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July 24, 2007

It Ain't The Teachers

Responding to Brink Lindsey's op-ed attributing poverty to "a lack of elementary self-discipline," a Wall Street Journal reader tries to explain what it's like to grow up in poverty:

Imagine you, or one of your own children, are born into a "family" where the adults who are supposed to protect you belittle you and beat you on a regular basis. You experience hunger even as a toddler. You babysit yourself beginning as early as four years of age for up to 20 hours per day. You are surrounded by filth, ignorance, drug abuse, alcoholism, disease and violence. You watch your siblings suffer the same torture and by your early teens you are filled with shame and rage.

In his op-ed, Lindsey wrote that serious do-gooders would be well-advised to focus on "education reform," where "real improvements will come from challenging the moribund state-school monopoly with greater competition." Responding to that sort of despair by trying to break the teacher's unions is truly an astonishingly narrow and inadequate solution -- and all evidence suggests it will be far less effective than more serious interventions like universal preschool. At this point, I'm half ready to break the teacher's unions just to prove, once and for all, that this isn't the answer, and we need to move the conversation beyond such comforting bromides. As another reader writes to Lindsey:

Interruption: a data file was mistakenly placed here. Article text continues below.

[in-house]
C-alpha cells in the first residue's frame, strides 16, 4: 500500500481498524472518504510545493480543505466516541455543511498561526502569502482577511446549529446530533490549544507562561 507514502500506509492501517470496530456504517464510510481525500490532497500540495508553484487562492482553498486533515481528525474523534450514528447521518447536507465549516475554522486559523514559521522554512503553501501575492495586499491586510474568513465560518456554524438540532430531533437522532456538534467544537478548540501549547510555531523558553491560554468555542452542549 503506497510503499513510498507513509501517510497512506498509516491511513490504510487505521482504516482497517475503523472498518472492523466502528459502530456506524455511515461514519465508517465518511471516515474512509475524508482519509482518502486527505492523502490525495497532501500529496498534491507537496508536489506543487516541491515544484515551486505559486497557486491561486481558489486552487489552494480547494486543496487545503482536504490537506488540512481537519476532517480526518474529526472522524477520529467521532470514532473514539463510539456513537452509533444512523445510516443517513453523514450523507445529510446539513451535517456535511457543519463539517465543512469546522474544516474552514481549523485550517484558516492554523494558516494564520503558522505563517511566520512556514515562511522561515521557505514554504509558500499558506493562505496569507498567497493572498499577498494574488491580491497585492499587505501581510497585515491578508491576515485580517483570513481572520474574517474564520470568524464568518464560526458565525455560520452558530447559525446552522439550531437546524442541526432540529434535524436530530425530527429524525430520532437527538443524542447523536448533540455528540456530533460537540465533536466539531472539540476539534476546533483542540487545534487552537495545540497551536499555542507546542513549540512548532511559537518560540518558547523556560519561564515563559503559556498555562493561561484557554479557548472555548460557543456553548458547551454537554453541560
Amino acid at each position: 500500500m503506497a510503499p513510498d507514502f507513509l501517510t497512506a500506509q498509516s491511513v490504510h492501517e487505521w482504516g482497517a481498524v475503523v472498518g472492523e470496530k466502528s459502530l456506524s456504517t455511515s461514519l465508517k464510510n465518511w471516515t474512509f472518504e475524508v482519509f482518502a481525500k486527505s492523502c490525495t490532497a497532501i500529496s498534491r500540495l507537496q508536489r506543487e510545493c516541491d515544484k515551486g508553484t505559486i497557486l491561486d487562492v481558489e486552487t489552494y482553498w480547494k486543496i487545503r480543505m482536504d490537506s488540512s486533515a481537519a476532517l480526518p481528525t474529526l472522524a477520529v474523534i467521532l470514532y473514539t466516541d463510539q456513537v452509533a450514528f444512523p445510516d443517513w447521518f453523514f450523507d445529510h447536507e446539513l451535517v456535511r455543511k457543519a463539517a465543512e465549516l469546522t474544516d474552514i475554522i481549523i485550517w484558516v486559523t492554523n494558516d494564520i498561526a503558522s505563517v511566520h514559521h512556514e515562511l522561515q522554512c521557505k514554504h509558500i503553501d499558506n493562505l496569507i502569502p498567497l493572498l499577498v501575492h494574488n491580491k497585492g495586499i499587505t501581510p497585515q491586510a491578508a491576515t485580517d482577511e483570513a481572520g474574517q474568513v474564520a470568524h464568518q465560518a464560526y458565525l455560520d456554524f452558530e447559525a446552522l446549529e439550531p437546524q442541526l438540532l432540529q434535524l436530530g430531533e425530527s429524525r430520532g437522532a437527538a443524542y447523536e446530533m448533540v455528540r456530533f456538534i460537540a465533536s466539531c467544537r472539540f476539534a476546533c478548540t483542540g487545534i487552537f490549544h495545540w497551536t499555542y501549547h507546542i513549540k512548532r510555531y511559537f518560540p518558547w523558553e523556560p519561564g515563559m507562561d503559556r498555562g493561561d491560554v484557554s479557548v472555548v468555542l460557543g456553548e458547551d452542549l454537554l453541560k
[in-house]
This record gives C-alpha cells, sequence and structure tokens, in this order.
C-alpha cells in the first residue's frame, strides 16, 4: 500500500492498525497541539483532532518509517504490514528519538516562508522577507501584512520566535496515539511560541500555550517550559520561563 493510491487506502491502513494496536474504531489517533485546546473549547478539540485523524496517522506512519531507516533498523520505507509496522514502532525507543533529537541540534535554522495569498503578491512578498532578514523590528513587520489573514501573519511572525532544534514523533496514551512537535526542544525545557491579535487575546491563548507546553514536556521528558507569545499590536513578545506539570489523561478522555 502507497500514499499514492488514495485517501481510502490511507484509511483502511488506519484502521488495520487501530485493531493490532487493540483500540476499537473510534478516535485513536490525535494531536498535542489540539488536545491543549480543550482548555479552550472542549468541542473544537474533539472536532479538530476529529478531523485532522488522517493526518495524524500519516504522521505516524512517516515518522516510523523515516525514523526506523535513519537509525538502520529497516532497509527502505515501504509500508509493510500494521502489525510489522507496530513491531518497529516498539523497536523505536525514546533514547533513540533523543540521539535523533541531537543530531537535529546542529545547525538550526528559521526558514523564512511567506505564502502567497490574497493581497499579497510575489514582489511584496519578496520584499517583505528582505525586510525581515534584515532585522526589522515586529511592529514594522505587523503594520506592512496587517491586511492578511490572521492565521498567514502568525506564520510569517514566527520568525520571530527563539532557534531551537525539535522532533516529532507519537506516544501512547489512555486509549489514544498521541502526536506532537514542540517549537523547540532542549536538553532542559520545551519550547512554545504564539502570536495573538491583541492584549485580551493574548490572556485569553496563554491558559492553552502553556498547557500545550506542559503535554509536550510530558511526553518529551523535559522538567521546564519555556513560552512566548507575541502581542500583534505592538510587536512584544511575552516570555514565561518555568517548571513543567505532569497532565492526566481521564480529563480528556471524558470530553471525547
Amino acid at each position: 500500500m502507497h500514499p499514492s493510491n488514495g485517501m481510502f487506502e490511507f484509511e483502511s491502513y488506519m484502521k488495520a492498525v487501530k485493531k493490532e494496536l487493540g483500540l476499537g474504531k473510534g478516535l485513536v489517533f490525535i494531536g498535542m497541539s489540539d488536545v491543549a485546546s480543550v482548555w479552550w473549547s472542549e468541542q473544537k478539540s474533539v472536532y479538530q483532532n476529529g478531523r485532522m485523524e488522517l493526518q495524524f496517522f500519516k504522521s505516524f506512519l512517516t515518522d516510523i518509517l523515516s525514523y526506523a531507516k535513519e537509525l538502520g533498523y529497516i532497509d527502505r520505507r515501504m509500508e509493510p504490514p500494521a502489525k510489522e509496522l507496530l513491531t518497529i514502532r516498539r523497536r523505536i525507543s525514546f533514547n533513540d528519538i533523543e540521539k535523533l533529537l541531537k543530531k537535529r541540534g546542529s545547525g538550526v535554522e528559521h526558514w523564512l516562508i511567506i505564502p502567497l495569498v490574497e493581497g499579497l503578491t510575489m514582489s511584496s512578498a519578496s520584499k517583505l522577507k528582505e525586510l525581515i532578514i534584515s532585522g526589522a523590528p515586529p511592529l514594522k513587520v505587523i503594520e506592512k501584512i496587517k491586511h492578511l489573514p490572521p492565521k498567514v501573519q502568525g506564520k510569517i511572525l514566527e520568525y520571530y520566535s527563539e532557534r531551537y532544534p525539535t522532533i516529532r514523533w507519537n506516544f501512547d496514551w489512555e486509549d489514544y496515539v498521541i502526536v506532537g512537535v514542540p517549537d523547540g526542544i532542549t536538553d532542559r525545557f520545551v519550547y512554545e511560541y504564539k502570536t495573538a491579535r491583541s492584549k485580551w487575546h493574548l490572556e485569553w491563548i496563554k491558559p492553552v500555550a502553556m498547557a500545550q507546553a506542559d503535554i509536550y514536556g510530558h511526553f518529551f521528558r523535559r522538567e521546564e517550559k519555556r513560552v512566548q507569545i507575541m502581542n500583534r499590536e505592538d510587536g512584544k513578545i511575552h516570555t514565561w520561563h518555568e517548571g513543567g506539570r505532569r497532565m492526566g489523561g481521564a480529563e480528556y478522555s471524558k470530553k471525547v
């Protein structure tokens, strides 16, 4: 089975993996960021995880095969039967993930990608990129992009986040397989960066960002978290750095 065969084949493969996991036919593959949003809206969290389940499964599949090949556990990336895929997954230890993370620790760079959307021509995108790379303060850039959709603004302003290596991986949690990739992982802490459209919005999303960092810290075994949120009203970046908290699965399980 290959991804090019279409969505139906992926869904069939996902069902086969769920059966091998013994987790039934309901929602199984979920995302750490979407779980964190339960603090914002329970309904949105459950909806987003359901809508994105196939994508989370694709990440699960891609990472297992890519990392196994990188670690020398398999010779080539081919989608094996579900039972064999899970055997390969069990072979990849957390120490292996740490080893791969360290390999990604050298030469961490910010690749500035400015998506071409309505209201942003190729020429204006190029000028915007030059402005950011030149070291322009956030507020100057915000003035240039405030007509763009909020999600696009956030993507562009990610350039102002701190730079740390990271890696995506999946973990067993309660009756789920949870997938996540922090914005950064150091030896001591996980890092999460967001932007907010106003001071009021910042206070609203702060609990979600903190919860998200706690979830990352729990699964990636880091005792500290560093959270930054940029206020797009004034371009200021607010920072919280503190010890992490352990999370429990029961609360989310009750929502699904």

It is unfortunate that Mr. Lindsey concludes his otherwise excellent piece with an attack on educators. As a New York City public school teacher who has read and, like Mr. Lindsey, endorses Annette Lareau's studies of child-rearing differences between social classes, I was very surprised to see Mr. Lindsey change course from admonishing the parents and children who exemplify and encourage the "lack of elementary self-discipline" he describes to place the blame squarely on teachers.

It is absurd to believe that teachers who spend approximately 50 minutes with their high school students each day can have as much personal impact on troubled children's lives as the peers, parents and pop-culture figures influencing these children nearly every other hour throughout the day.

July 24, 2007 | Permalink


The problem with this sort of thing is that you can't really talk about it in course of raw numbers, and you have to talk about it in terms of stories.

"Competition", in terms of primary education is pointless. Here's the story.

Full voucher program is passed. Yay. Your kid is just getting out of grade 4, has been doing decent, but you think they can do better. You choose to send your kid to the new Wal-School opening up..and on your block as well! Wonderful. Grade 5 comes and go, they become a straight-A student. Damn this new school is great!! Grade 6, then 7...all the way up to 12. It's smooth sailing. Your kid is looking like he's college bound. Start to apply and...

Oh sorry. We're not accepting applicants from that school. They havn't been meeting our academic standards in a number of fronts. We just made this decision over the summer. Don't bother applying anywhere else either. Your kid really isn't ready for higher education. But he/she got straight A's!. Yeah. But the material is at a few grades below what the age level is at. But wasn't there supposed to be any sort of accountability? No, that was stripped out of the bill to accommodate patriarchal schools.

But you can pay a few thousand a year to send your child to a special private school (not covered by vouchers), to get his/her grade 11/12 covered.